Itís impossible to create a tool that can migrate all aspects of Notes to a competing platform. You will have a mix of services. When you compare what you can do with Notes to what you can have with new technology, things on the other side look a lot more attractive.


MM commentary: Like many golden oldies, Notes was great in its day but isnít today.


MM: How do you integrate Microsoft rights management services (RMS)?
CF: RMS is the precursor to the security model in the upcoming Vista, which is going to place security around the information itself and will be based on the XrML standard. RMS is a server-based platform for Microsoft. If youíre looking at anything sensitive on the screen, we can disable screen print, copy, print and other compromising functions via RMS. You see a lot of this type of security in whatís going to be happening with Vista.


MM commentary: I can hardly wait.


MM: Who are your partners?
CF: Satyam, an Indian concern, has been one of our first. Theyíve been ramping up on our methods and tools. Weíve been sharing with them our methodology of our migrations and implementations. This would be where my previous Microsoft life helped me. I was at Microsoft about 7.5 years and I was aware of Satyam for a while. I have a core set of friends in Tokyo who knew several folks at Satyam.

Satyam is a global managed partner. When you have 20,000 to 30,000 people around the world, Microsoft wants to give you attention and help you synch with them. A lot of offshore concerns are aligned with whatever technology is going to serve their customer requests at that moment. Technology vendors try to make the most of their relationships with partners in order to affect how much or how well their technology is positioned.


MM commentary: Satyam is an almost 20-year-old publicly traded company which has 28,000 employees spread around 20 development centers & offices in 55 countries.


MM: How do you work together with your partners?
CF: Weíre going to be pretty close while we develop our comfort level with each partner and our program and as our method of business matures. They will mature as this happens when weíre sure they can execute. Weíll certainly have people on the implementation and integration team until they develop that rapport and track record. Some may be remote and some may be local. Weíll do it as itís appropriate.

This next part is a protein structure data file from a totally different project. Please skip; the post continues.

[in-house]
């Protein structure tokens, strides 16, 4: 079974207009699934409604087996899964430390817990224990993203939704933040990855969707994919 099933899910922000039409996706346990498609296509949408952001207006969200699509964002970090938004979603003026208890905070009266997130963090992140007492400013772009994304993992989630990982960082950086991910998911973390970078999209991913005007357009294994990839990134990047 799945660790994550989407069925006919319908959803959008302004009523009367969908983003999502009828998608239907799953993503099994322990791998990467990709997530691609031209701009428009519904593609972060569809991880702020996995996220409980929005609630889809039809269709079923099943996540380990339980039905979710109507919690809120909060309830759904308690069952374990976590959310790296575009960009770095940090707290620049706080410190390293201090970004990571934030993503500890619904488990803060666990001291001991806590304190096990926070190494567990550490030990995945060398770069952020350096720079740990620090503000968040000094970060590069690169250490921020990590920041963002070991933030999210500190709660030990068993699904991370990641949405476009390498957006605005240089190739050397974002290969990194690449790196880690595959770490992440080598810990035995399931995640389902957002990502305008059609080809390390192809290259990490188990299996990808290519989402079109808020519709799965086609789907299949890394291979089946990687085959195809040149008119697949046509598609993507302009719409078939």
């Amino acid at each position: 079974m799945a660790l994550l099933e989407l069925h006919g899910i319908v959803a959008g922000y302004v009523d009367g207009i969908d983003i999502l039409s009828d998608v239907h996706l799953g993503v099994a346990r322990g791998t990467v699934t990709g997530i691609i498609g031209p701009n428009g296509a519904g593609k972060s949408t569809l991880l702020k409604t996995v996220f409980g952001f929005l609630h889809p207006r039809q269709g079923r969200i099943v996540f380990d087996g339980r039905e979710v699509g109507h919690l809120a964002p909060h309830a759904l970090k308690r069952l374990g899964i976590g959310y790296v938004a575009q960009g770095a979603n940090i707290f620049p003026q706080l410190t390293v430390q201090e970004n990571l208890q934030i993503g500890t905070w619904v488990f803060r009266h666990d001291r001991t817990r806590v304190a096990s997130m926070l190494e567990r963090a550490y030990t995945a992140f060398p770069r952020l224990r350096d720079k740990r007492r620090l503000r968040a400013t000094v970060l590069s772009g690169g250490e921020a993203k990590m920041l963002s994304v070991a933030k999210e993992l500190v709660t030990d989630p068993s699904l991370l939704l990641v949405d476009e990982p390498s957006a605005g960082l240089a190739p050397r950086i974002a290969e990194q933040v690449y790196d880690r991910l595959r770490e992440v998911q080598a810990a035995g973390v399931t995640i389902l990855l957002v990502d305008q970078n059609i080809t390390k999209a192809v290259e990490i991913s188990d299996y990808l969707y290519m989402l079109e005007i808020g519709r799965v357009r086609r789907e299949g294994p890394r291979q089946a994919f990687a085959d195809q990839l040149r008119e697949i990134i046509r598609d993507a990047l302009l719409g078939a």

MM commentary: It could be some pretty late nights collaborating with some partners across many time zones.


MM: Whatís your relationship with Satyam Computer Services?
CF: There was a profile I was looking for and Satyam fit that. Satyam is an aggressive company. They have a good track record and are growing well. Iím surprised how quickly theyíve been able to marshal resources for us. We see them embracing it more each week.

They see the potential impact the technology can have for their business, which is how we want all our partners to feel. I donít think anyone thinks weíre taking jobs away from anyone (as in outsourcing). The genie is out of the bottle and people have accepted that outsourcing is a fact of life. We have a much more global economy now (not just here but everywhere). From a technology perspective, certain managers recognize that.

If the machine could do migrations all by itself, people would be doing that despite how many developer jobs are lost. Weíre years away from approaching something like that, though, and today you still need a person.


MM commentary: ProtoGroup is small. Satyam is big. Still, Satyam is paying attention to the little guy. That says something.


MM: How do you support your business?
CF: It really depends on how the deal is constructed. If we own the entire migration process, weíll support it every step of the way. When a third party controls the customer relationship, itís dependant on the part of the process and where the support is required. If itís within our core technology set, we will support that directly. If itís something our partner integrated and thereís a problem with their work, theyíll take care of it.


MM commentary: Support can be an expensive proposition internationally (unless your partners can pick up most of it). I wonder what Indian customers will think of calling Indian call centers.



Michael Muth is managing director of GATA, an international business development consultancy that helps technology companies build international partnerships. He can be reached at mike@intlalliances.com.
Click here for Muthís full biography.